Nearly two-thirds of Americans support doctor-assisted suicide laws. These laws — also known as death with dignity or aid-in-dying laws — allow people with terminal illnesses to request medical assistance to hasten their deaths. Eight states and Washington, D.C. have death with dignity laws and 19 more are considering similar policies. Yet, only about half of Americans believe doctor assisted suicide is moral. New sociological research shows that understandings of a “good death” may help explain these competing views.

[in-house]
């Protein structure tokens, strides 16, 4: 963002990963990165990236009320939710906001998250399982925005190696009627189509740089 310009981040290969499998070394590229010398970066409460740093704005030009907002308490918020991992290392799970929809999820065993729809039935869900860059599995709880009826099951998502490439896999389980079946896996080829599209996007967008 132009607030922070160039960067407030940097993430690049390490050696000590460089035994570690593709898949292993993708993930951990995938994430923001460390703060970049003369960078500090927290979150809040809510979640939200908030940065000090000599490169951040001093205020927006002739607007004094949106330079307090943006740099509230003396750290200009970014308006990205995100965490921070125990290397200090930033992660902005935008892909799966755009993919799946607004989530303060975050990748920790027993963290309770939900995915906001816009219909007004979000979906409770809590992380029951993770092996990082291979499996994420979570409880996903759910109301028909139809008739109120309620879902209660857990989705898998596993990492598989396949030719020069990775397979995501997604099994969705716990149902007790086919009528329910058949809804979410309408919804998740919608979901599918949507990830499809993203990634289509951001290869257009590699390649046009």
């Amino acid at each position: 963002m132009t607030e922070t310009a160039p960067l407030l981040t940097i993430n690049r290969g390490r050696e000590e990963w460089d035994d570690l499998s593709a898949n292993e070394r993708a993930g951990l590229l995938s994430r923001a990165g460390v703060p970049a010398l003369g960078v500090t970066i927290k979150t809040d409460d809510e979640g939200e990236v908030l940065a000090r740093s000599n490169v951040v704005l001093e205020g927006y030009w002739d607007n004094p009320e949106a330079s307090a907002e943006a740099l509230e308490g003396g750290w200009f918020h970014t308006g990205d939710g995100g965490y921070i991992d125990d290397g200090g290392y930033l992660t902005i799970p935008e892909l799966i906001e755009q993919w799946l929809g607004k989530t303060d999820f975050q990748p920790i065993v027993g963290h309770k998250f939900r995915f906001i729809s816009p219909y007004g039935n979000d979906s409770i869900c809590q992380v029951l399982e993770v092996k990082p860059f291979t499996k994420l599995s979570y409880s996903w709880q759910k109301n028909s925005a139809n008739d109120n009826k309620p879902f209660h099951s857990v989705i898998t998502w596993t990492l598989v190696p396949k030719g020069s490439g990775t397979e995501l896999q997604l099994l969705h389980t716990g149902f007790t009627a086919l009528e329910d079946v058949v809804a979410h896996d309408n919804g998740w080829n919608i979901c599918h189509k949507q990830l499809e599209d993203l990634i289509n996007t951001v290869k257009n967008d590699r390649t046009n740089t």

Not all participants viewed aid-in-dying laws the same way. African American and Latino participants expressed concerns that aid-in-dying laws could mean worse medical care, especially for people who already struggle to access medical institutions, knowledge, and treatment. Some specifically voiced concerns that discrimination would make them targets for an early death.
Death may be a physiological process, but how we understand death is social. Cultural conceptions of what a “good death” entails shape how people make sense of new options for end-of-life care. But even when these options align with understandings of a “good death,” discrimination and resulting distrust of medical institutions can mean that marginalized people do not see aid-in-dying as a safe option.
For more on racial disparities in mortality, check out the Center for Disease Control’s 2017 report.